NYC Mayor Bill de Blasio, who self-identifies as a “motorist,” said today that he is considering tearing up the pedestrian plazas in Times Square that became permanent in 2010 in order to replace them with the loud, smelly, crowded, deadly mess of the past.
Of course, he didn’t say it quite like that.
Not People Enjoying Life in Public Space!
Apparently the Mayor and the belligerent Police Commissioner are vexed that the plazas are attracting street performers. For these men, the idea that people are interacting and performing in a public space is far more egregious than the deadly dance of humans speeding (or trying to speed) and honking in private cars, cabs, and Ubers while everyone else is effectively grounded on the too-small sidewalks.
Have they even spent any time in the new Times Square? It is magnificent. And it wasn’t just put there overnight by an overzealous dreamy-eyed urban planner, it became a permanent plaza only after a trial period during which 74% of those working in the area said they preferred the new plaza, not to mention the widespread support of local business owners.
That anyone could possibly want to go back to the time of brake-slamming traffic jams while thousands and thousands of people were relegated to tiny, overcrowded sidewalks is utterly preposterous. If they want to drive their cars, I suggest they check a map. New York City is a grid filled with thousands of possible streets for their personal transit-mobiles.
“The primary mission of government is to protect the public”
Right now New York City is in the process of implementing a “Vision Zero” plan to eliminate deaths on city streets. A it says on the official page of NYC’s Department of Transportation:
“The primary mission of government is to protect the public. New York’s families deserve and expect safe streets. But today in New York, approximately 4,000 New Yorkers are seriously injured and more than 250 are killed each year in traffic crashes. Being struck by a vehicle is the leading cause of injury-related death for children under 14, and the second leading cause for seniors. On average, vehicles seriously injure or kill a New Yorker every two hours.
This status quo is unacceptable. The City of New York must no longer regard traffic crashes as mere “accidents,” but rather as preventable incidents that can be systematically addressed. No level of fatality on city streets is inevitable or acceptable.”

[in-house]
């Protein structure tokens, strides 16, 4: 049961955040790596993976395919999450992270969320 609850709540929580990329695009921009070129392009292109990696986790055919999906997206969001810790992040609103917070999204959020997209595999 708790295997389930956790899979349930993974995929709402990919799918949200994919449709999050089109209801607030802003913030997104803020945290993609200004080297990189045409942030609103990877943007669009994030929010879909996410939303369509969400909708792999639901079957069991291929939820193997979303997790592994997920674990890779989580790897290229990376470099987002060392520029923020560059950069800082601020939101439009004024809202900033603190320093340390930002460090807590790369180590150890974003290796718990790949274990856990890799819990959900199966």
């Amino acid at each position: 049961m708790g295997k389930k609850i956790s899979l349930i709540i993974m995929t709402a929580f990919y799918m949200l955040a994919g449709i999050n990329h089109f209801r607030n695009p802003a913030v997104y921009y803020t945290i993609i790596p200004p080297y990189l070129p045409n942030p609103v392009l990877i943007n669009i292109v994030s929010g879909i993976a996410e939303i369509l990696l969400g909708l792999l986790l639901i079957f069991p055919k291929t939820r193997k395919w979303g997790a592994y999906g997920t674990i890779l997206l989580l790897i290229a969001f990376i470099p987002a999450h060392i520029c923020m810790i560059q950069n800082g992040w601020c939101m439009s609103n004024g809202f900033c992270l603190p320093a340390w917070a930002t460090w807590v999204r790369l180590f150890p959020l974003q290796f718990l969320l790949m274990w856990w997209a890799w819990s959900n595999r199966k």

One arm of the government is working to eliminate deaths on city streets while the Mayor and Police Commissioner are intrigued by the prospect of sending the area back in time to an era where death and maiming by car was to be expected.
So, friends, let’s also hop in that time machine and take a look at the reasons why Broadway became car-free in the first place and why reversing that move would be a tragic mistake. Here is my report from February 12, 2010:
Yesterday Mayor Bloomberg of New York City made an historic announcement that will have wide-reaching implications for street design and public space transformation around the country.
Broadway in Times Square (42nd St. to 47th St) and Herald Square (33rd St. to 35th St) will now be permanently closed to traffic. What initially started as an experiment to improve public safety and traffic flow in May 2009 is being widely touted as an outstanding success.
The result? Traffic speeds are up on diverted routes, pedestrian and motorist injuries have plummeted (down 63%), businesses are benefiting from increased foot traffic, noise pollution is down and the area is dominated by people rather than modes of transportation.
The move to make these stretches of Broadway permanently car-free is supported by 74% of people who work in the area, according to a survey conducted by the Times Square Alliance.
Take a look at the stark difference in the Before and After pictures of Times Square:
The transformation has widespread support from the business community as well and was called “a 21st century idea” by Dan Biederman, director of the 34th Street Partnership (thanks to Streetsblog).
Build Cities for People
Last October I argued that temporary transformation is a more effective and legitimate way to gauge public opinion:
“People are used to roads and streets and public space being devoted to cars. That’s why it is essential to make the changes initially and give people the opportunity to feel and experience the delight of a public plaza and then to vote. New York and San Francisco are making temporary changes to demonstrate the value of returning space to people and have promised to return them to business as usual if that’s what people want.”
I’ll repeat: If you build cities for cars, you get cars. If you build cities for people, you get people.
New York did this and people love it. The rest of the country should begin following suit immediately.